gnzlbg (Sep 19 2019 at 13:01, on Zulip):

otherwise the content of these other pages has not been frozen

aqjune (Sep 19 2019 at 13:23, on Zulip):

Hi @gnzlbg ! :D

If touch_mem is true and size is larger than the size of one page
(which is determined at runtime),
only one of the pages that this freeze_mem spans is touched.

This behavior is incorrect right ?

It depends on how Rust inserts llvm.freeze_mem.
In my patch, I was assuming that Rust should insert a loop that looks like this:

while (ptr < ptr_end) {
  llvm.freeze_mem(ptr, min(PAGE_SIZE, ptr_end - ptr))
  ptr += PAGE_SIZE
}

Another choice would be to let llvm.freeze_mem emit assembly with loops, but guess the result would be the same if LLVM's loop analyzer is taught about what llvm.freeze_mem is.

aqjune (Sep 19 2019 at 13:25, on Zulip):

Also, several memory related optimizations should be updated so they’re aware of this intrinsics, which is not included in the patch above.

Is there a different patch including these ?

No, this was kind of a very beginning phase, so there was no updates on optimizers yet.

aqjune (Sep 19 2019 at 13:26, on Zulip):

You only need to touch one byte per memory page.

This is true - but it is pretty hard to statically determine in a compiler whether two allocations are in the same page, I believe, especially because unused mallocs can be removed.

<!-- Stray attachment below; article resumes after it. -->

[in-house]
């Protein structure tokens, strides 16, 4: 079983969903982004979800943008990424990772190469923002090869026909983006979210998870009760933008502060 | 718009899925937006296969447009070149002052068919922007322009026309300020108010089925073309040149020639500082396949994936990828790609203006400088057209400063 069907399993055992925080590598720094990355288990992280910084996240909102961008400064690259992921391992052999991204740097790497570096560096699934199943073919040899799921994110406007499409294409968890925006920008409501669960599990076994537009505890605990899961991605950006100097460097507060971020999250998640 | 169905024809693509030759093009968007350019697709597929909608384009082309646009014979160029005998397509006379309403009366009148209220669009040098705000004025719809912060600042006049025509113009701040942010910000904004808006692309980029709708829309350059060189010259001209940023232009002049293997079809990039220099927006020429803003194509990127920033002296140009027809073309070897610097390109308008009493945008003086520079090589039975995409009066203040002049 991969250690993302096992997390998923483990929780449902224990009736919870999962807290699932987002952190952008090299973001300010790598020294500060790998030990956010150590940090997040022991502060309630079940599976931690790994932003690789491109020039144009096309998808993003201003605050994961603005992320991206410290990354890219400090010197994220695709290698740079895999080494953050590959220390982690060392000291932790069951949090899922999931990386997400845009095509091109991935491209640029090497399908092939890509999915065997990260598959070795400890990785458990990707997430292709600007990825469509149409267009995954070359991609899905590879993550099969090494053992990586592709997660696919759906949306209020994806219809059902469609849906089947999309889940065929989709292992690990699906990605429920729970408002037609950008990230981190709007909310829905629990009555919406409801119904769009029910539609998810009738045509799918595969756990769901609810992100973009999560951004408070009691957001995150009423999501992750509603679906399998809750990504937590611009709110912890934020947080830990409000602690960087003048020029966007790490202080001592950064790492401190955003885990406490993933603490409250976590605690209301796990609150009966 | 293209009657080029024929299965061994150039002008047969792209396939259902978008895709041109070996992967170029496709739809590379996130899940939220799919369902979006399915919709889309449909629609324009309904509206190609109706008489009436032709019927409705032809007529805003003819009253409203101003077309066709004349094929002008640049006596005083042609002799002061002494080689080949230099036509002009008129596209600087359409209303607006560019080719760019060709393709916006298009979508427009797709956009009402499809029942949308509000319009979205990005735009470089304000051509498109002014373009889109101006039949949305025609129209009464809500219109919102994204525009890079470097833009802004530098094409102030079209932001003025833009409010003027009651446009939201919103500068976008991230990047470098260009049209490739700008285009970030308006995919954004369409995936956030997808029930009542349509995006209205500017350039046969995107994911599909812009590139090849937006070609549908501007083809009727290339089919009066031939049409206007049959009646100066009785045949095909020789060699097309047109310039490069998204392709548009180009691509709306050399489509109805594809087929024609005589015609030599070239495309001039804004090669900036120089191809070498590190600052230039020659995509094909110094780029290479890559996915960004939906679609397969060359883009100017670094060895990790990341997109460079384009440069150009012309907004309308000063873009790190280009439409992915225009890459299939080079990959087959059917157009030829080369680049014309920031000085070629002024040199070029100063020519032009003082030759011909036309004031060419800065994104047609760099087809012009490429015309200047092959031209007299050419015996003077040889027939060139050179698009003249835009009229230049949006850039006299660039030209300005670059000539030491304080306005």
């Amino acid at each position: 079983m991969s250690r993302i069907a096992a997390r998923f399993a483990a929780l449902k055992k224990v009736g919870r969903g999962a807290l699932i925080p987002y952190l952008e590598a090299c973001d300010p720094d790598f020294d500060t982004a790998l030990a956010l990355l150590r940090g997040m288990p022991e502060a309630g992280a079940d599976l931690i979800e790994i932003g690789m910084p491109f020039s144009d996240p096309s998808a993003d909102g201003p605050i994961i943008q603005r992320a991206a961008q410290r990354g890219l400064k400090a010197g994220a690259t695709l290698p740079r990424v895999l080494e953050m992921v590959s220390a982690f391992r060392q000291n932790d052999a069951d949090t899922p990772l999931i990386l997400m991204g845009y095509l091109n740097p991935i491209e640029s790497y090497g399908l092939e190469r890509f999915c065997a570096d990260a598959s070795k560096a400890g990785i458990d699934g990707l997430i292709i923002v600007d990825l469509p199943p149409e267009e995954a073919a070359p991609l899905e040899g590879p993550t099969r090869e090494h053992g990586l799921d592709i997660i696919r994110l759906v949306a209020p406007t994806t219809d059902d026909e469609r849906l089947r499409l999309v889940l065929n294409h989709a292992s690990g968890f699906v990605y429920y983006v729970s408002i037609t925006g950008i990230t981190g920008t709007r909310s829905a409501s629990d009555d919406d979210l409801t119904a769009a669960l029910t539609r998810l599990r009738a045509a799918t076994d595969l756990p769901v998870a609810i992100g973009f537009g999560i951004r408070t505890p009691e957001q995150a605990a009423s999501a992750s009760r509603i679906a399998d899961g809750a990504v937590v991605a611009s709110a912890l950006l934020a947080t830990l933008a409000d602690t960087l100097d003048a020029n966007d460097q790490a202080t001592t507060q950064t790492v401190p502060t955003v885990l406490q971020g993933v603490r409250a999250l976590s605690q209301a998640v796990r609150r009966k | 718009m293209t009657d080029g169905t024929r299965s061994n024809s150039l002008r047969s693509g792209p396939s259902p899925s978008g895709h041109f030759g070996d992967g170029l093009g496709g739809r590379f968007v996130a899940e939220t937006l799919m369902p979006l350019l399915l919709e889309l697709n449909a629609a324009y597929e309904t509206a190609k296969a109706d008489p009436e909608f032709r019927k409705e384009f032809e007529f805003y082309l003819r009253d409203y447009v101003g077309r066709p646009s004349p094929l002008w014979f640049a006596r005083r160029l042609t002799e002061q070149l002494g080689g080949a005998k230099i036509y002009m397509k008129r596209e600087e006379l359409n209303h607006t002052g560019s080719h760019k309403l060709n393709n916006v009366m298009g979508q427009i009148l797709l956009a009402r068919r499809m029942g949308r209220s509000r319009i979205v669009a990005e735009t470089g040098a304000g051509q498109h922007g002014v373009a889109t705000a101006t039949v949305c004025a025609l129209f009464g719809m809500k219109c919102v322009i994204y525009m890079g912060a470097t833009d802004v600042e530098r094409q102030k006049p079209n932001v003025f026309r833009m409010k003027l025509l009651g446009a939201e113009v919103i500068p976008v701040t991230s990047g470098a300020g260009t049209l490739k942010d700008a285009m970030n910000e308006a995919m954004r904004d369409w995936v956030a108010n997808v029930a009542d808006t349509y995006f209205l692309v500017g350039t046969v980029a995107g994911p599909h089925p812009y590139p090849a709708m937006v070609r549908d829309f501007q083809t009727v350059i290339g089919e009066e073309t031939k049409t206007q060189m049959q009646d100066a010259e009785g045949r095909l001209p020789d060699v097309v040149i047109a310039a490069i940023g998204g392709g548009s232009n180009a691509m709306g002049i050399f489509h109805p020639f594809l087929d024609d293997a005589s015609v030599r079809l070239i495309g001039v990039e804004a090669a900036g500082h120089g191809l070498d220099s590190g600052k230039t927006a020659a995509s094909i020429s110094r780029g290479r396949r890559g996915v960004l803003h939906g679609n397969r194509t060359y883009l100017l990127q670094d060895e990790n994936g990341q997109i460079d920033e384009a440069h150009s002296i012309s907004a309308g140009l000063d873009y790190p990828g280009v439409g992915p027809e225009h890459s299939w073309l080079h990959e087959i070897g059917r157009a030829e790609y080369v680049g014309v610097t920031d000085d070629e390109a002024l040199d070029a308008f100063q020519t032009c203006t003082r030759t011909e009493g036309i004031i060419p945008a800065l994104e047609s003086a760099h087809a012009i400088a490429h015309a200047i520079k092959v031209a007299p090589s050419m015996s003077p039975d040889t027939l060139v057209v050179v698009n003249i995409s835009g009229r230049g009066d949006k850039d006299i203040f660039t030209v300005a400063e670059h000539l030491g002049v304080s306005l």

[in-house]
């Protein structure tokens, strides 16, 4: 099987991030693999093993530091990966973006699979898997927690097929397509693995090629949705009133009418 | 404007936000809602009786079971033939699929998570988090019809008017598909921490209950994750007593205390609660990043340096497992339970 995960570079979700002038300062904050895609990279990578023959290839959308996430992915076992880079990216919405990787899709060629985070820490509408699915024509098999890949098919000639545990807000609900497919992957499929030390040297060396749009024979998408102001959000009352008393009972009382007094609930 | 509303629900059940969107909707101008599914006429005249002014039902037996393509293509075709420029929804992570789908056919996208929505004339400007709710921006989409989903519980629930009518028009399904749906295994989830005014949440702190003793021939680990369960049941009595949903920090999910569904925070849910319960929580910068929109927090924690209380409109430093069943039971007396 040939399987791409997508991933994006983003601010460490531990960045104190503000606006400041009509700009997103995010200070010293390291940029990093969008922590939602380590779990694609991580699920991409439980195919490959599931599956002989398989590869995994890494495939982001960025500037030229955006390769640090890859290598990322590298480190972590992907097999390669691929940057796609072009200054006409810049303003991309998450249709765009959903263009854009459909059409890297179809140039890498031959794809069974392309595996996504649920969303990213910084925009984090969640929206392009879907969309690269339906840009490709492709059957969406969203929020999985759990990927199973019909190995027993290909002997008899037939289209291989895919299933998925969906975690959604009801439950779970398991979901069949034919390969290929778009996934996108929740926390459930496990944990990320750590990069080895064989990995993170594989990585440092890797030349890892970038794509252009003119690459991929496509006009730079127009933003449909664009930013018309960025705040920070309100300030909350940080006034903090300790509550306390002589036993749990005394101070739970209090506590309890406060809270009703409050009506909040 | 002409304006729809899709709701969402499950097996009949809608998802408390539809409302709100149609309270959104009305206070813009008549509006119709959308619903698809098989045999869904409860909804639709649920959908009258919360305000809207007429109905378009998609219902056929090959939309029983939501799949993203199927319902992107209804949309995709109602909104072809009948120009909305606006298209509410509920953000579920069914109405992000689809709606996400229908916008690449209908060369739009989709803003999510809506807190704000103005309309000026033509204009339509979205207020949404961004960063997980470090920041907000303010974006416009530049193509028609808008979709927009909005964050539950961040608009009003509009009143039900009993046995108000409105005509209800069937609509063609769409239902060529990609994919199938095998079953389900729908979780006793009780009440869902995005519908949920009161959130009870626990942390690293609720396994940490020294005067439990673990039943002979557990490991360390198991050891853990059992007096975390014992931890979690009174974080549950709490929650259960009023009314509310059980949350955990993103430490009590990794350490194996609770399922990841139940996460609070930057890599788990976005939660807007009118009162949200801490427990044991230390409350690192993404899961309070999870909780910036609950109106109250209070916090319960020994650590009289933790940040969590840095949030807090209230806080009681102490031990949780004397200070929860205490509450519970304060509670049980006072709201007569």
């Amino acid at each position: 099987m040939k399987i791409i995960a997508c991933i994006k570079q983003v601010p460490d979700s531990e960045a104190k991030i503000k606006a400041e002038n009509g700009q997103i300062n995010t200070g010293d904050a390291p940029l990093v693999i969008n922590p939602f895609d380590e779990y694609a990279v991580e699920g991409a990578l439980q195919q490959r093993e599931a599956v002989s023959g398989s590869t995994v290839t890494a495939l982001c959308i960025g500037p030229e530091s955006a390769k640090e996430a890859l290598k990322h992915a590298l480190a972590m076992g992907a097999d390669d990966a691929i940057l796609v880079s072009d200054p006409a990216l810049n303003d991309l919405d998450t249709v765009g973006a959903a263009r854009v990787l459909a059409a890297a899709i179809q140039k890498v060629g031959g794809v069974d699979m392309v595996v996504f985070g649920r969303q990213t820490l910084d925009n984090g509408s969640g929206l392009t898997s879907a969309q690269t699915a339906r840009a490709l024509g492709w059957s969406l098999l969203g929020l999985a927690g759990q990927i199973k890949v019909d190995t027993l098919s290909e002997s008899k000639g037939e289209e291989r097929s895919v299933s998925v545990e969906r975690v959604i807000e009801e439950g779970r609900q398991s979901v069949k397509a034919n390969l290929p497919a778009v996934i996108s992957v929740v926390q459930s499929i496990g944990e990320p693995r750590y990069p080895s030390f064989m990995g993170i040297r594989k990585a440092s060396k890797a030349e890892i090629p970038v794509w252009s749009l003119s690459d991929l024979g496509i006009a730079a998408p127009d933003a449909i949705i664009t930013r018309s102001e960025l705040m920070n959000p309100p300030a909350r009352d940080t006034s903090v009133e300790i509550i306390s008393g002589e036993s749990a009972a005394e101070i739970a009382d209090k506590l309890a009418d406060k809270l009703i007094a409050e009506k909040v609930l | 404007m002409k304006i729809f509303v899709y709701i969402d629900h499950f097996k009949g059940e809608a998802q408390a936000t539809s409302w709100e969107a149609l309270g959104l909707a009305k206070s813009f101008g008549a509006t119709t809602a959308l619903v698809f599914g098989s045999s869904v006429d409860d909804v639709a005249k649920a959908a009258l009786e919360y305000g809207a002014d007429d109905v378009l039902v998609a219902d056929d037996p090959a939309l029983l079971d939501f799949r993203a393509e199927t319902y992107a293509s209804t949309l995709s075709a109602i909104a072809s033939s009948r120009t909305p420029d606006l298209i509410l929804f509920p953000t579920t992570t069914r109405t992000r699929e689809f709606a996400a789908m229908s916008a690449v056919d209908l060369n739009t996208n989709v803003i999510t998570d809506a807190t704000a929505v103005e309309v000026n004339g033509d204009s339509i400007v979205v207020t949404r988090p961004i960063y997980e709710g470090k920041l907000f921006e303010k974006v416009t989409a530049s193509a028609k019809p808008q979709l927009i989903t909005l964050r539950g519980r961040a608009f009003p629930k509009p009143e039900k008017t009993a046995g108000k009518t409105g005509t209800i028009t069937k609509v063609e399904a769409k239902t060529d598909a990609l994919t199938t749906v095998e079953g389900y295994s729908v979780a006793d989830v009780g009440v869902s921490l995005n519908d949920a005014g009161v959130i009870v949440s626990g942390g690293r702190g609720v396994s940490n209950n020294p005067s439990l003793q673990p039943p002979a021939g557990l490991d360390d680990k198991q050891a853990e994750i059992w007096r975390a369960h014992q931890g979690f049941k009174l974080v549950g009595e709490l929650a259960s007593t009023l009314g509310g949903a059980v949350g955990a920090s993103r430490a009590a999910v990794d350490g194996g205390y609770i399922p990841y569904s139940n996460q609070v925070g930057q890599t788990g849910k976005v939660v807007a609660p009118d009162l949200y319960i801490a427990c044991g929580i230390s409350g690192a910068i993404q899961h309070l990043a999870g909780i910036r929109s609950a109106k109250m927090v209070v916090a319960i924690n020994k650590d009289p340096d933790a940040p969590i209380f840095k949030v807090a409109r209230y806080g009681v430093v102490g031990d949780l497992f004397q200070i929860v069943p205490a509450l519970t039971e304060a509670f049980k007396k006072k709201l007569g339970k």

gnzlbg (Sep 19 2019 at 13:27, on Zulip):

In my patch, I was assuming that Rust should insert a loop that looks like this:

That makes sense

gnzlbg (Sep 19 2019 at 13:29, on Zulip):

I'm not sure whether it is better to have an intrinsic with the touch option, or two intrinsics, but that probably does not matter

gnzlbg (Sep 19 2019 at 13:30, on Zulip):

It would be great if there would be an optimization to turn a freeze with touch == true to touch == false

gnzlbg (Sep 19 2019 at 13:30, on Zulip):

E.g., if the memory is on the stack, then there is no need to touch it, ever, AFAICT

gnzlbg (Sep 19 2019 at 13:32, on Zulip):

What kind of load does freeze with touch = true currently perform ? In the code it seems that it does a volatile load

gnzlbg (Sep 19 2019 at 13:32, on Zulip):

But wouldn't this be UB if that load where to race ?

aqjune (Sep 19 2019 at 13:33, on Zulip):

It would be great if there would be an optimization to turn a freeze with touch == true to touch == false

Yep, this will be a great optimization. The transformation is valid when any store to a pointer within the range precedes or directly follows the llvm.freeze_mem.

gnzlbg (Sep 19 2019 at 13:33, on Zulip):

Avoiding the race would need a volatile relaxed load, but I don't know if that is supported on all backends

aqjune (Sep 19 2019 at 13:36, on Zulip):

But wouldn't this be UB if that load where to race ?